The response was even worse when people were asked for the first word or phrase which came to mind when they thought of each of the two main parties. For the Conservatives, “rich”, “strong”, “liars” and “nasty” were the most commonly used words, all of them unprompted.
For Labour, the words “fair” and “fairness” appeared most often, and the idea “that the party was caring, was for the many not the few, and represented the working class also featured prominently”.
Ashcroft establishes that “more than half of those who voted Labour made their decision in the month before polling day, and more than a quarter in ‘the last few days’.” With the help of these late converts, Corbyn improved Labour’s performance by ten percentage points over the 2015 result.
In focus groups conducted by Ashcroft after the election, voters said the Tories had seemed “cold” and “distant”, and “were only interested in holding rallies for party members”, while Labour seemed “grounded in the community”. Corbyn “was going out meeting people, getting to the heart of what people really want”, while May sounded “quite naggy – she kept droning on the same message and it made me switch off”.
Labour had a far greater presence on social media, where a number of Tory policies were torn to shreds: “She’s on about bringing back fox hunting. I mean, what’s that? Tally-ho and running up and down and ripping foxes to pieces for the élite.”
Ashcroft suggests the Conservative victory under David Cameron in 2015 “came down to competence, leadership and the lack of a plausible alternative”. The party remains vulnerable when its competence and leadership are called into question, and when Labour starts, however unexpectedly and in Conservative eyes implausibly, to get its act together.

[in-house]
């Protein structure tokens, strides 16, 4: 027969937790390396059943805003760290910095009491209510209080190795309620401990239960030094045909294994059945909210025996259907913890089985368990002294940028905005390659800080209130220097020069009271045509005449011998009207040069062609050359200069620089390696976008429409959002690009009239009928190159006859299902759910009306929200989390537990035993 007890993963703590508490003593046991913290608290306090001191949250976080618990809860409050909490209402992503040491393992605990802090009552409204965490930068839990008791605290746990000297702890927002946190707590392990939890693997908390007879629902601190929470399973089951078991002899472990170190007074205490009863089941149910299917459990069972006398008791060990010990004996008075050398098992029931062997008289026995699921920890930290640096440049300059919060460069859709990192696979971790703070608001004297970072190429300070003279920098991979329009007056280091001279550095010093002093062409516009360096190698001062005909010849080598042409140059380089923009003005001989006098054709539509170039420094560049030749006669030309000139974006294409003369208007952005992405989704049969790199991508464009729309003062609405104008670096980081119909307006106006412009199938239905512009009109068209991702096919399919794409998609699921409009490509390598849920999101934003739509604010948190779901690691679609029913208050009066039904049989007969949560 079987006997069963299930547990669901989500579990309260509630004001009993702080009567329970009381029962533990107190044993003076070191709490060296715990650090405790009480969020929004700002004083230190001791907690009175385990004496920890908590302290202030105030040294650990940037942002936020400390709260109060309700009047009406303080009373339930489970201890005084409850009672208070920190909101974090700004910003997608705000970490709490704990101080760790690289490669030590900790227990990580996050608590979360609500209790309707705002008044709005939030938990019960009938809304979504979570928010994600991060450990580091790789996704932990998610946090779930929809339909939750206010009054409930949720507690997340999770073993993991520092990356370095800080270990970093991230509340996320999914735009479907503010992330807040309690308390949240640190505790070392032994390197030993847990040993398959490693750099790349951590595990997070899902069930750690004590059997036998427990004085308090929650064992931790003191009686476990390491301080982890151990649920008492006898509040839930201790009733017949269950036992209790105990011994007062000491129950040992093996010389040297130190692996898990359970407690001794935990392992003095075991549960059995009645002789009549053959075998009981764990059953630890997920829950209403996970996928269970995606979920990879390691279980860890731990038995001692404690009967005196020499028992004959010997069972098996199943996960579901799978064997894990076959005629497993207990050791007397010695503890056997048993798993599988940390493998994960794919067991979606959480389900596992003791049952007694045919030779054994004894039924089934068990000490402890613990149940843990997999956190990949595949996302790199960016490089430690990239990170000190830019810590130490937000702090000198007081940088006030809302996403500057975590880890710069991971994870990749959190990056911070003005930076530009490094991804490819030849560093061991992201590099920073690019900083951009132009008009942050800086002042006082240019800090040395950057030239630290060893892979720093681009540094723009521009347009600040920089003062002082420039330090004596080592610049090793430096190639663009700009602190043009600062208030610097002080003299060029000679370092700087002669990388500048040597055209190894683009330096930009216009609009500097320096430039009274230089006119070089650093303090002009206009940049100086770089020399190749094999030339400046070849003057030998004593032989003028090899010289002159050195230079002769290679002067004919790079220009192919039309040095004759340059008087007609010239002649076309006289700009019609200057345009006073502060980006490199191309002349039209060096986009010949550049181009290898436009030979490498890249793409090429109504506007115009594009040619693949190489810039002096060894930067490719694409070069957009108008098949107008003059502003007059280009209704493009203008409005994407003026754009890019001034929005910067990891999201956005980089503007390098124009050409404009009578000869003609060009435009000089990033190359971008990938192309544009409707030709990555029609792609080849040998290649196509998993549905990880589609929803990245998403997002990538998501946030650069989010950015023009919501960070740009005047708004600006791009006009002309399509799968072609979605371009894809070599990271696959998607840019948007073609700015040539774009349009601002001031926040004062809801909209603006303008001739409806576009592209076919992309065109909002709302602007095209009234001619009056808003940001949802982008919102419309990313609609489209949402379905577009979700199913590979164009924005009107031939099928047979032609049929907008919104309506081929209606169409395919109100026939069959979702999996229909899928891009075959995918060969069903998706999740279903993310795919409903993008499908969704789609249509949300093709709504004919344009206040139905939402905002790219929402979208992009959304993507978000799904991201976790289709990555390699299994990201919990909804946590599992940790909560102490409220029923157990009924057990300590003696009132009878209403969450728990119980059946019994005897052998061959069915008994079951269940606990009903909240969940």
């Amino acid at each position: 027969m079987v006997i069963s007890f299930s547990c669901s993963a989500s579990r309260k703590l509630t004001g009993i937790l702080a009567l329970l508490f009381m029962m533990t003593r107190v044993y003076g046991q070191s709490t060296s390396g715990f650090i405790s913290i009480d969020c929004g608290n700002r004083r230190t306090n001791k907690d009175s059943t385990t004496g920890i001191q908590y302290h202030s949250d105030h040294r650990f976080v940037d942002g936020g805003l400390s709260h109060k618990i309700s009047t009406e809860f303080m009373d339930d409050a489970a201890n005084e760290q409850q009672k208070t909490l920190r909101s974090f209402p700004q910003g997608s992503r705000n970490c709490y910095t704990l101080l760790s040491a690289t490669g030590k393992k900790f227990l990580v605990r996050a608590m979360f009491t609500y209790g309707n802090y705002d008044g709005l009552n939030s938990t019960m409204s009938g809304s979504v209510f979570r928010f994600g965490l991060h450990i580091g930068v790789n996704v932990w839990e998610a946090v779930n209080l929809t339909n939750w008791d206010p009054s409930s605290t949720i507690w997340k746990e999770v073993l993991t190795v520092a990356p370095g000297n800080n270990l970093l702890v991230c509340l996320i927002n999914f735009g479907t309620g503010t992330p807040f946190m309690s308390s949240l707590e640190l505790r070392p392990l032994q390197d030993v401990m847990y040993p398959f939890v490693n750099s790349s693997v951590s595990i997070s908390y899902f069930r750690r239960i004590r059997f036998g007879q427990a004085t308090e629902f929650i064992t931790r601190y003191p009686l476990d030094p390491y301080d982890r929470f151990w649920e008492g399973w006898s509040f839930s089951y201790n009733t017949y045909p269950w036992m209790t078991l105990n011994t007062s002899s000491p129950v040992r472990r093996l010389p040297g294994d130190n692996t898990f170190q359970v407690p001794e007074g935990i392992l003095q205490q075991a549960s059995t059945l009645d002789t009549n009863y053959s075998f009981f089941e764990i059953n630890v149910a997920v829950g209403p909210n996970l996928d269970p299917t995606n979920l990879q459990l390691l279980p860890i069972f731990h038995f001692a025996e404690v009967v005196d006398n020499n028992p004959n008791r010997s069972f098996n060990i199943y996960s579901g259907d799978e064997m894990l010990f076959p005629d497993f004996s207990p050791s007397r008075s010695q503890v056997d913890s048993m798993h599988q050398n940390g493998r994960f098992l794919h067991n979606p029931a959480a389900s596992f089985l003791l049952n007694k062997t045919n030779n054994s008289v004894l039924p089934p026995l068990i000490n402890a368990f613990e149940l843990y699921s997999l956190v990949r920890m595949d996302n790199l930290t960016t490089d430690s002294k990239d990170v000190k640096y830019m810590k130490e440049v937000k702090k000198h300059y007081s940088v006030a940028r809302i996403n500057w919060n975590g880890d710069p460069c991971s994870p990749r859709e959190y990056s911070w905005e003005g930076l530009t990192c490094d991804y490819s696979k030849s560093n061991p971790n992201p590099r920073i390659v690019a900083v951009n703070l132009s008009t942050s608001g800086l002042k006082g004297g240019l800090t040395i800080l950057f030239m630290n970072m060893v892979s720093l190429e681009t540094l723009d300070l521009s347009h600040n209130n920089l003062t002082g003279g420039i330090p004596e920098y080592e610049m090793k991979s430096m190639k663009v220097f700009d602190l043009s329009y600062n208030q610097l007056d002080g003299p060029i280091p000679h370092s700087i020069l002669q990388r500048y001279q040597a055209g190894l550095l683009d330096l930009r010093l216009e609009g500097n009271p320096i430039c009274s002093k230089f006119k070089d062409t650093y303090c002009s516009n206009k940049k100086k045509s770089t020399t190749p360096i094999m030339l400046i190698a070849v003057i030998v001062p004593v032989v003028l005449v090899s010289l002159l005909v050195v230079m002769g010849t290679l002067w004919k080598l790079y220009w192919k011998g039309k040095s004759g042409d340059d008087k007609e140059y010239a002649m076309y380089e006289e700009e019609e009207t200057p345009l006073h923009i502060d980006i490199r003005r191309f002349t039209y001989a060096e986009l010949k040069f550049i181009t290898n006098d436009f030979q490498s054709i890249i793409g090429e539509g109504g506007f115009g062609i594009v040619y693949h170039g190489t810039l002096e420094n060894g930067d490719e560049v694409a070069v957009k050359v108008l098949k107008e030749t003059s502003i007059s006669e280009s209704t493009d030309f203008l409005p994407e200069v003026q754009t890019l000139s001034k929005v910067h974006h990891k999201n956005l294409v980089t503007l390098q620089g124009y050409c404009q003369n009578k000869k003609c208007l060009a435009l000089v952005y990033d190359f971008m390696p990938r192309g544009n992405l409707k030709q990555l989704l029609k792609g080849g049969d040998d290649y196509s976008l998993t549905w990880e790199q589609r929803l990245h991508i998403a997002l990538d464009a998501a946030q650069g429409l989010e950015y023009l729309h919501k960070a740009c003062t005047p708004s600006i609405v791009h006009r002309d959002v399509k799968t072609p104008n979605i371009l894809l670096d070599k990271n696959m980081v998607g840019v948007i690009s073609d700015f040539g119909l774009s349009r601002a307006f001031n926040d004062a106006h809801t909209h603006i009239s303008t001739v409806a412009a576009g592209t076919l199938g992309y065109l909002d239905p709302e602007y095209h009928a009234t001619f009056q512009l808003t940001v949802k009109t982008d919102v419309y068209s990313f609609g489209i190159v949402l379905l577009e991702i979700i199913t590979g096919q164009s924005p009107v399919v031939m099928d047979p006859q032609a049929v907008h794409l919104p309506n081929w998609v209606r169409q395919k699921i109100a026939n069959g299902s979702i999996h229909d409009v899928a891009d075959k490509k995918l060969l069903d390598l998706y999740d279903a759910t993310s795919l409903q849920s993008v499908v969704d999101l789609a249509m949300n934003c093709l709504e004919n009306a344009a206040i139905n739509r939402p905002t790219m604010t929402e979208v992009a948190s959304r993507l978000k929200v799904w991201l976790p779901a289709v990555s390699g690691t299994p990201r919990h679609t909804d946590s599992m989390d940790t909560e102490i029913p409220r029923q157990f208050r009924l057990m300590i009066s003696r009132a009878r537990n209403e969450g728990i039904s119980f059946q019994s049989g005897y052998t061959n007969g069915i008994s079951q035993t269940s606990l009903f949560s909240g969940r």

May’s observation in 2002 that some people see the Conservatives as “the nasty party” is still true, and her declaration on entering Downing Street that she wanted to help the people who are “just managing”, with the government “driven not by the interests of the privileged few, but by yours”, was exactly right.
Her error was to run a general election campaign in which these aspirations were almost entirely obscured by Brexit, leaving Corbyn with the chance to portray himself as the true enemy of the privileged few, and the leader who understood ordinary people.
To analyse a problem is not to solve it. Ashcroft observes that for the Conservatives to stay in office after the next general election “means assembling a coalition of voters”, and observes how, despite gaining 2.3 million more votes in 2017 than 2015,
“Those leaving the Conservative voting coalition were younger, more highly educated, more ‘white collar’, more socially liberal and less enthusiastic about Brexit and continued austerity than those who stayed or joined.”
What a task! But as Ashcroft says, Corbyn’s task of continuing to enthuse young voters, while developing a credible manifesto, is by no means easy. In the search for the lost majority, there is still everything to play for.